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NEW UPDATES Asean Affairs   19 June 2014  

Cambodian authorities urge workers to return to Thailand

Cambodian ambassador to Thailand Eat Sophea said the Cambodian authorities would encourage Cambodian nationals to return to their work in Thailand.
Ms Eat made the announcement after meeting today with Sihasak Phuangketkeow, permanent secretary for the Thai Ministry of Foreign Affairs.
Mr Sihasak explained Thai policies on migrant labour to the ambassador.
The meeting followed the exodus of Cambodian workers who feared possible roundups after the May 22 coup in Thailand.
Ms Eat and Mr Sihasak held a joint press conference.
Mr Sihasak insisted that the National Council for Peace and Order (NCPO) did not plan any forceful eradication of migrant workers but only intended to regulate them to protect them from human trafficking and provide them with equal benefits and legal protection that Thai workers enjoyed.
He also said that the NCPO wanted to develop good relations with neighboring countries including Cambodia.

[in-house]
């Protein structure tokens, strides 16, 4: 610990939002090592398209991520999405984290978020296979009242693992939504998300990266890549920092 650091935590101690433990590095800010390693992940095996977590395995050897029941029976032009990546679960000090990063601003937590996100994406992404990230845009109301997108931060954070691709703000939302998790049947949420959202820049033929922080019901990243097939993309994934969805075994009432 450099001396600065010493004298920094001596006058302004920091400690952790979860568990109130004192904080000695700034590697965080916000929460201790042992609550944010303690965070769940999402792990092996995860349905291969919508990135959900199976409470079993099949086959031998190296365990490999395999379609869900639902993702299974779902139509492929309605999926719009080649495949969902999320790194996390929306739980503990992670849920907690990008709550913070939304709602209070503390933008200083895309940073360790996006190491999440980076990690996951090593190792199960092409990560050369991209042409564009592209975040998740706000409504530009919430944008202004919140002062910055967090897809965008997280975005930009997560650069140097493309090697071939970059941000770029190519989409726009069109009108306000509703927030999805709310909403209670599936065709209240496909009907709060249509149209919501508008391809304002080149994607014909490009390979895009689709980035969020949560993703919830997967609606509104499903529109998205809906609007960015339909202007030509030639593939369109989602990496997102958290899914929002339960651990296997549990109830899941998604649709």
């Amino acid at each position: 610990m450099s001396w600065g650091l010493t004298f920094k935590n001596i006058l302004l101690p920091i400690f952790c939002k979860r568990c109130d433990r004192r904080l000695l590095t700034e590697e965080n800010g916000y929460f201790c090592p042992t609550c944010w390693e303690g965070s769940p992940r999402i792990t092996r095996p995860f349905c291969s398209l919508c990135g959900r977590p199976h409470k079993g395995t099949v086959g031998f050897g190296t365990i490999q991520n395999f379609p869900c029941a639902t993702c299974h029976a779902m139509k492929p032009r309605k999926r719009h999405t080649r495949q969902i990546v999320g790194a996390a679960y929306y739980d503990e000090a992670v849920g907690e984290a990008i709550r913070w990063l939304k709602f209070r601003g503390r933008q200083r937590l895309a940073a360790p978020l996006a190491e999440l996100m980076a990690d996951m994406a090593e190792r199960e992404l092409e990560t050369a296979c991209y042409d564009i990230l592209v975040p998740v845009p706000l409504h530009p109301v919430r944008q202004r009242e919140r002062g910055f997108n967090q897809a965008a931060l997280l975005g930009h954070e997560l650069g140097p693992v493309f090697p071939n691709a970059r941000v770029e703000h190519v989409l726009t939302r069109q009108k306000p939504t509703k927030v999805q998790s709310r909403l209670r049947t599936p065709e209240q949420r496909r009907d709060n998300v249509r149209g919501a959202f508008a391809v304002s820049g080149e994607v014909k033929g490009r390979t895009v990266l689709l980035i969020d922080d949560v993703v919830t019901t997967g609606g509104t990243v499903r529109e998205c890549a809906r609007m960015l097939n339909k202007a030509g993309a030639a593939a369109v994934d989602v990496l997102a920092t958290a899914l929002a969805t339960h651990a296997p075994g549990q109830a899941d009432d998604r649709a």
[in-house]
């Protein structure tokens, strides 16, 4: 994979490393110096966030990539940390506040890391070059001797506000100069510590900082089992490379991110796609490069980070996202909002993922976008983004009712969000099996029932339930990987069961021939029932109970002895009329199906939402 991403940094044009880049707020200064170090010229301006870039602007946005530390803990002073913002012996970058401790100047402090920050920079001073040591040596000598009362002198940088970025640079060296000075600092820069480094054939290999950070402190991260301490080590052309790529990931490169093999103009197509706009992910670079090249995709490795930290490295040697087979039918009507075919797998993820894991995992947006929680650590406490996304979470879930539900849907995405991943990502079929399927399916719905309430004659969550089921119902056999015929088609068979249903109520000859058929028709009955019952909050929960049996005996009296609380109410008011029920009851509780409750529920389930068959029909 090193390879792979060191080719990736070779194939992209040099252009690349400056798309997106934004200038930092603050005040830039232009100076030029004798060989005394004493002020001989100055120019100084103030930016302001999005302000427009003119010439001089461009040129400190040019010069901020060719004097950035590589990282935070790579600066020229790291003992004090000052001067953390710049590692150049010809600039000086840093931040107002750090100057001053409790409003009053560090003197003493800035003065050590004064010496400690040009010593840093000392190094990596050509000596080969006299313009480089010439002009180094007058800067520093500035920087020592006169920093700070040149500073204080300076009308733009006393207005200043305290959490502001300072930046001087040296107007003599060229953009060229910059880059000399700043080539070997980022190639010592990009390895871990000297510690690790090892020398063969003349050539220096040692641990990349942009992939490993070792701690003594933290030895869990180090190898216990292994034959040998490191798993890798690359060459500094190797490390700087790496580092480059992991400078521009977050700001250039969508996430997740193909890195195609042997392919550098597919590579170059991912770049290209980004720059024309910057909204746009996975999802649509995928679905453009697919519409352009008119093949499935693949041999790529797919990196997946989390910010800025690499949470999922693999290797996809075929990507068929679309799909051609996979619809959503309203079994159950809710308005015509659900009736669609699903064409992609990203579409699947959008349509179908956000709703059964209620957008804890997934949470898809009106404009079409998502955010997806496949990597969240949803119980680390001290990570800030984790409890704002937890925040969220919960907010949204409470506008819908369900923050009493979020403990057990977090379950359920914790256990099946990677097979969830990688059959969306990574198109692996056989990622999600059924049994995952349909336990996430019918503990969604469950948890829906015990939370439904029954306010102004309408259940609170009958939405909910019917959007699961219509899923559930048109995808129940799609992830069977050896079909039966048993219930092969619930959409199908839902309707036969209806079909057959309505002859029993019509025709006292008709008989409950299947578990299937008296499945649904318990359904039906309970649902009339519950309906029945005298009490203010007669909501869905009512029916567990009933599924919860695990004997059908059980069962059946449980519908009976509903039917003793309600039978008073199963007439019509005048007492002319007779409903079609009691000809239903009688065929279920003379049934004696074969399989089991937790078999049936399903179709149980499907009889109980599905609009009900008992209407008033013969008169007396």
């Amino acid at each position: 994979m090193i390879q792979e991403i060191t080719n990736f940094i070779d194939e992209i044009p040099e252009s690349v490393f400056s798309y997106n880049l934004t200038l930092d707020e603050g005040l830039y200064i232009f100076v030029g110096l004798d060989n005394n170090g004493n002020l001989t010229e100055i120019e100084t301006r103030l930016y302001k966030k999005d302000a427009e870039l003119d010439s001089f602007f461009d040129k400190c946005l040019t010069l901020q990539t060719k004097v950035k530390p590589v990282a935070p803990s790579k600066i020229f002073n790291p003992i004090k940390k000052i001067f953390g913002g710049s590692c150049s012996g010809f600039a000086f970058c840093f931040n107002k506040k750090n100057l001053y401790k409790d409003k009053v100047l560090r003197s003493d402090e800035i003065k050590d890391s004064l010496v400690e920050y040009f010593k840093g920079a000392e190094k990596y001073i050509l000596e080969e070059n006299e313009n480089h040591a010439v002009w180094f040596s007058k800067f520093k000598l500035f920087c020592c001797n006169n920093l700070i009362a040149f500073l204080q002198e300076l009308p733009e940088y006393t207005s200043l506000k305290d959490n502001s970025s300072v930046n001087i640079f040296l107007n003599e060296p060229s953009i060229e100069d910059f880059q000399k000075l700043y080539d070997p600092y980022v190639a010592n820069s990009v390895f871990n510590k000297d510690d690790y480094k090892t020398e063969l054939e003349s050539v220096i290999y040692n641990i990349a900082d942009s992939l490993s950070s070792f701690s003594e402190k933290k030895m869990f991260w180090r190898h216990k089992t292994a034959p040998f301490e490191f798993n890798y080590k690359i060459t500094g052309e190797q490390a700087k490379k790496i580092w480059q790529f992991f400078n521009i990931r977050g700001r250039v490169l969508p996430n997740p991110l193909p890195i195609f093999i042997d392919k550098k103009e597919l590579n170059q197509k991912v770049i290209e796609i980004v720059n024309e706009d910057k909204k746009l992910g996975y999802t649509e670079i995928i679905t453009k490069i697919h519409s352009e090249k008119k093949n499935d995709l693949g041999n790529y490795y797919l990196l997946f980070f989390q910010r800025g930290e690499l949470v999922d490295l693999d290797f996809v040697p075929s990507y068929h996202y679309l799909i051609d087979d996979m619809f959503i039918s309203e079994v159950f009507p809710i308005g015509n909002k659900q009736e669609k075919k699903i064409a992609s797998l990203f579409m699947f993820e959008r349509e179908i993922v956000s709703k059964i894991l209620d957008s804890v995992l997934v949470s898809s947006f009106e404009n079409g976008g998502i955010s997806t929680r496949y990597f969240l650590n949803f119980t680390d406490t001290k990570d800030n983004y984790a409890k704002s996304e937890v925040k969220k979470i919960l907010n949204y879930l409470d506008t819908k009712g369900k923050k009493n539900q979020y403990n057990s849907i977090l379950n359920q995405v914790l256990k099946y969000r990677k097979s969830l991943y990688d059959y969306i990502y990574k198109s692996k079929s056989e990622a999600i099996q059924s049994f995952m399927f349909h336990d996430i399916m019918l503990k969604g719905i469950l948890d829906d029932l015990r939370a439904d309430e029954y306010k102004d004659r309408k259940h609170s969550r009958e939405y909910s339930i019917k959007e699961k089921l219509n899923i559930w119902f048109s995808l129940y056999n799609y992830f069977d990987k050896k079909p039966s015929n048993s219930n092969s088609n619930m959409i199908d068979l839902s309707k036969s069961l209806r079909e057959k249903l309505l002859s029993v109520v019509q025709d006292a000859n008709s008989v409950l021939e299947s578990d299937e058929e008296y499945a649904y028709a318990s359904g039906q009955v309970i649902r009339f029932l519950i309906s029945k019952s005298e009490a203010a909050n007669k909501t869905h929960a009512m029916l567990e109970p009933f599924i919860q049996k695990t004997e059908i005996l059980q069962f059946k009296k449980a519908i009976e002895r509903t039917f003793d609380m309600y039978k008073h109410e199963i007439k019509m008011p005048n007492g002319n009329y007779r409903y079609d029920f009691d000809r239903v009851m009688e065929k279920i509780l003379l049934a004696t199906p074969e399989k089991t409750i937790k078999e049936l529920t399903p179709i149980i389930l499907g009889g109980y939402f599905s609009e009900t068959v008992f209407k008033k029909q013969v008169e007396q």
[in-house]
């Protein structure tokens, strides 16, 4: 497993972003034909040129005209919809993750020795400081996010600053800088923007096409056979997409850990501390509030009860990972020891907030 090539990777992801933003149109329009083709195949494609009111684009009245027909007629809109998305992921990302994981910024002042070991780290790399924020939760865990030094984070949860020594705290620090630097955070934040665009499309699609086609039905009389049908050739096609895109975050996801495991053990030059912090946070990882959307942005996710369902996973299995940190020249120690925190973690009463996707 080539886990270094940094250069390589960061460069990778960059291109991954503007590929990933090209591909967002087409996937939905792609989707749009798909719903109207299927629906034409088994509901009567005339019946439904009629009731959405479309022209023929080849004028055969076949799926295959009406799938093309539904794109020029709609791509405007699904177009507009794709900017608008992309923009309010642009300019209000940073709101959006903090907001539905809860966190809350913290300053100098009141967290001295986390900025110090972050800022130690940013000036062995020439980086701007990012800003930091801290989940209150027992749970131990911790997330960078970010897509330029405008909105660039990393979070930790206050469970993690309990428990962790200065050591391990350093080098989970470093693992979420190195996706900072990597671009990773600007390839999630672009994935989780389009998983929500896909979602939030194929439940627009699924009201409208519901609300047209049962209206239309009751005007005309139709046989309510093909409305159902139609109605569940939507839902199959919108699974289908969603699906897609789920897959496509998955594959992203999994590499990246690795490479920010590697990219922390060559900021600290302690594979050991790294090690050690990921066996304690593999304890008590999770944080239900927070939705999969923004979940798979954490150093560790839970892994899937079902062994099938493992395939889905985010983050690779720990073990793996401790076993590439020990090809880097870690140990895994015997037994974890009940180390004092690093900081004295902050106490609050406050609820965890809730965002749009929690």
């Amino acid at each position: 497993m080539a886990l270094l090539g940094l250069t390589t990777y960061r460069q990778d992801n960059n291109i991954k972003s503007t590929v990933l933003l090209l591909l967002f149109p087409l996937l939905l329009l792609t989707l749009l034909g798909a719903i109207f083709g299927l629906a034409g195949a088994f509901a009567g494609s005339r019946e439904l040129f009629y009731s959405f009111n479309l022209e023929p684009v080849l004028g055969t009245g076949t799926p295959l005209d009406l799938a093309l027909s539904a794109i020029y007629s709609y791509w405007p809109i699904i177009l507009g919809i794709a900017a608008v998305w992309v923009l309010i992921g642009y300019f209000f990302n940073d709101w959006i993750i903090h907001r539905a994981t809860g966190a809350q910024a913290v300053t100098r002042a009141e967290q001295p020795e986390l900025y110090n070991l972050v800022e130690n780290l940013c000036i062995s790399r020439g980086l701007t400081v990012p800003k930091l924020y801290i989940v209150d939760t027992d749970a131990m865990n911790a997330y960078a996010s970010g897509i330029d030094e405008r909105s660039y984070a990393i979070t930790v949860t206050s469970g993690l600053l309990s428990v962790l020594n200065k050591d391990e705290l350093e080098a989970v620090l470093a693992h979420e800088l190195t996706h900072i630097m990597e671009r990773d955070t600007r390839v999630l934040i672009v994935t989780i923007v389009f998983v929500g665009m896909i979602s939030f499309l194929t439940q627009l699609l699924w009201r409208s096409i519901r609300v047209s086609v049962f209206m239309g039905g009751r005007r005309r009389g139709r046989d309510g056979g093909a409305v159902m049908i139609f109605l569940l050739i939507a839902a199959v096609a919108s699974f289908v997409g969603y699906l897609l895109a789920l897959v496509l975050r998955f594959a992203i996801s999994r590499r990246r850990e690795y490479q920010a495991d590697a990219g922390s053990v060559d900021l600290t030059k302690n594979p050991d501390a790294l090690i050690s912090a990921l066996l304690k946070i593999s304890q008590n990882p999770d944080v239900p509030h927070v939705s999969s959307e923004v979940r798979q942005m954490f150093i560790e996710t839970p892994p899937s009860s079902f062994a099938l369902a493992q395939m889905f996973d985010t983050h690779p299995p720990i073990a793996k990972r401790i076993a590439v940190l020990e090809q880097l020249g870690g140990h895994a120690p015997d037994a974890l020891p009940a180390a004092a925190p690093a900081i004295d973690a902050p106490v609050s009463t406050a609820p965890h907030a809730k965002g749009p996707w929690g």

Ms Eat said the Cambodian Ministry of Foreign Affairs would spread the message to Cambodian people and encourage them to return to work in Thailand through legal channels.
Nearly 100 Cambodian workers entered Thailand from Poiplet town of Cambodia through Aranyaprathet district of Sa Kaeo province today.
Cambodia exported them legally to Thailand under their memorandum of understanding on the supply of worker. Representatives of two companies in Samut Prakan and Songkhla provinces received the Cambodian workers in Aranyaprathet.
They are the first group of Cambodian workers entering Thailand amid the exodus of their compatriots from Thailand in the past week.

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This year in Thailand-what next?

AseanAffairs   04 January 2011
By David Swartzentruber      

It is commonplace in journalism to write two types of articles at the transition point between the year that has passed and the New Year. As this writer qualifies as an “old hand” in observing Thailand with a track record dating back 14 years, it is time take a shot at what may unfold in Thailand in 2011.

The first issue that can’t be answered is the health of Thailand’s beloved King Bhumibol, who is now 83 years old. He is the world's longest reigning monarch, but elaborate birthday celebrations in December failed to mask concern over his health. More






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